The Interoperability Roadmap

john halamka

By John Halamka, MD
Twitter: @jhalamka

On January 29, 2015, CMS announced their intent to update the Medicare and Medicaid Electronic Health Record (EHR) Incentive Programs for 2015 and beyond, reducing the reporting burden on providers, while supporting the long term goals of the program.

On January 30, 2015, ONC released the Interoperability Roadmap and the Standards Advisory.

A busy week. What does it all mean?

The CMS announcement includes planning for a Spring 2015 rule that:

  • Realigns hospital EHR reporting periods to the calendar year to allow eligible hospitals more time to incorporate 2014 Edition software into their workflows and to better align with other CMS quality programs.
  • Modifies other aspects of the program to match long-term goals, reduce complexity, and lessen providers’ reporting burdens.
  • Shortens the EHR reporting period in 2015 to 90 days to accommodate these changes.

It’s a positive sign that HHS leaders are listening and responding to stakeholders. Meaningful Use Stage 2 contains numerous goals that require an ecosystem/marketplace to develop first. The HIE marketplace is just developing and usable apps for patient view/download/transmit are still 6 months away. The new timeline gives us the flexibility we need to do these projects right, leveraging the market foundation that is developing.

The draft Interoperability Roadmap released by ONC describes the current market and issues in interoperability.

It aligns well with the work of the Jason Task Force, recognizing the role of the private sector and the importance of market-based networks. It supports the move to modern internet interoperability conventions (including RESTful APIs like FHIR).

It wisely suggests “non-government governance” for health information exchange rather than trying to create a single top-down nationwide governance entity.

It focuses on the importance of clarifying HIPAA to reduce confusion and misconceptions about HIPAA restrictions and enablers. For example, does everyone know there is no such thing as HIPAA certified software and there are no restrictions on giving patients access to their own data?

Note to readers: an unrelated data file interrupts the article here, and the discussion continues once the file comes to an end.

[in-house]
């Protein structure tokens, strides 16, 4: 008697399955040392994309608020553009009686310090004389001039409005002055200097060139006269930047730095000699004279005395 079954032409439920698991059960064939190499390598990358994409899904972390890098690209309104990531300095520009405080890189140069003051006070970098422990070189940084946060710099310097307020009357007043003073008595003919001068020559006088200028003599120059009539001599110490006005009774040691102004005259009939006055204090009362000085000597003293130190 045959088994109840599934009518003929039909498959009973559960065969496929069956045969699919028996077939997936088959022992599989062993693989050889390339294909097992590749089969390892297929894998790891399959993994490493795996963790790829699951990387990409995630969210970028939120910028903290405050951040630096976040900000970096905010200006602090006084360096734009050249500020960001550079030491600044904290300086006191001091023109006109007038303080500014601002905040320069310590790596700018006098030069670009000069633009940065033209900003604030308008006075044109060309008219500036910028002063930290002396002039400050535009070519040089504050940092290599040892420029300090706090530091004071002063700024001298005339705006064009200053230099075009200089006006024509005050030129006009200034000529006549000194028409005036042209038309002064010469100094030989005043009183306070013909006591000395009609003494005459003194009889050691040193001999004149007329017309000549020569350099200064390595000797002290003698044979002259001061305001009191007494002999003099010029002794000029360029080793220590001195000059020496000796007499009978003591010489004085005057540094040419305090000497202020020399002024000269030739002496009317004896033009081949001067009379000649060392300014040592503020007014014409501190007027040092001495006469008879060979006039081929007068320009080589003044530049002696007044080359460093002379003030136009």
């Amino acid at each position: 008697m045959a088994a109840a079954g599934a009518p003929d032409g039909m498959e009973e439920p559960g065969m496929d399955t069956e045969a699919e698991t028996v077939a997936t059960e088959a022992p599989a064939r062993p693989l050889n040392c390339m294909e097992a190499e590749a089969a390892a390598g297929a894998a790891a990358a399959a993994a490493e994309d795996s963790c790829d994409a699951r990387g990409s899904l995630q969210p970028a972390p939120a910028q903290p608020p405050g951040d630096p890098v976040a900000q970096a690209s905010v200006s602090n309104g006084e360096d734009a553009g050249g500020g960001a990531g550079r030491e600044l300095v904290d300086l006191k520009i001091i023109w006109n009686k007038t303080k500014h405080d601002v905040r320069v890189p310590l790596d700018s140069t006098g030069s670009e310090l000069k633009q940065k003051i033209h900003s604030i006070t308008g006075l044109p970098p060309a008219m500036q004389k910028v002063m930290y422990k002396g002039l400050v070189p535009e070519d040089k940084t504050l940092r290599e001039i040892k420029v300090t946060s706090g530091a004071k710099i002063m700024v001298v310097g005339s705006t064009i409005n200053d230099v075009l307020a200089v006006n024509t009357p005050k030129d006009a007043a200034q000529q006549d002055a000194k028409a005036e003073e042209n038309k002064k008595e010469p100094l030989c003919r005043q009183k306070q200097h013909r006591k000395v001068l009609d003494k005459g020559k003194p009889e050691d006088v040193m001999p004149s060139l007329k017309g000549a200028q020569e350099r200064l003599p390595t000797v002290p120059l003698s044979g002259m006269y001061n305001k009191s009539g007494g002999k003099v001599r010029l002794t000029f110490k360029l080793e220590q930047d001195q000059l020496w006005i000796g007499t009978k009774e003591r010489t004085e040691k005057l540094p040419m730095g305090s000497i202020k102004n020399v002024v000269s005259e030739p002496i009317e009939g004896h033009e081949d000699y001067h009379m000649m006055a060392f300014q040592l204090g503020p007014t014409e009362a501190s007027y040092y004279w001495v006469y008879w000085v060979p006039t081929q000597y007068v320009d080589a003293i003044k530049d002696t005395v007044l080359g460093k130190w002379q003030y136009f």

The Roadmap does have a few areas of concern. It suggests that States become more active in the area of interoperability. We need to be careful with this approach or else we’ll create 50 interoperability silos given variation in State laws. The new economic incentives of accountable care organizations will motivate vendors to address health information exchange needs based on business cases, not geography.

The Roadmap needs to describe a few more concrete steps that government should take to support the listed goals. Increasing value-based purchasing and having federal agencies accelerate standards-based interoperability are very good, but there are other levers to consider such as creating reusable components at scale (i.e. a nationwide provider directory), aligning quality measurement programs/aligning quality measure reporting with modern interoperability standards, and harmonizing other health care regulations with interoperability conventions (i.e. community health center, nursing home, and home health reporting and regulation).

ONC is currently accepting public comments and key commitments on the draft Roadmap for approximately 60 days which will end at 5pm ET on April 3, 2015.

The “Standards Advisory” companion document does specify some standards that are mature or becoming mature such as HL7 2.x, CCDA, and FHIR. However, it also includes standards that are not likely to achieve maturity based on the objective criteria outlined by the HIT Standards Committee. I would advocate for leaving some of the boxes blank, since no mature or becoming mature standards are available for them.

Overall, I give ONC kudos for their articulate summary of where the federal government would like the industry to focus. The market is making tremendous progress at this point, and the roadmap is a useful directional guide.

John D. Halamka, MD, MS, is Chief Information Officer of Beth Israel Deaconess Medical Center, Chairman of the New England Healthcare Exchange Network (NEHEN), Co-Chair of the HIT Standards Committee, a full Professor at Harvard Medical School, and a practicing Emergency Physician. This article was originally published in his blog Life as a Healthcare CIO and is reprinted here with permission.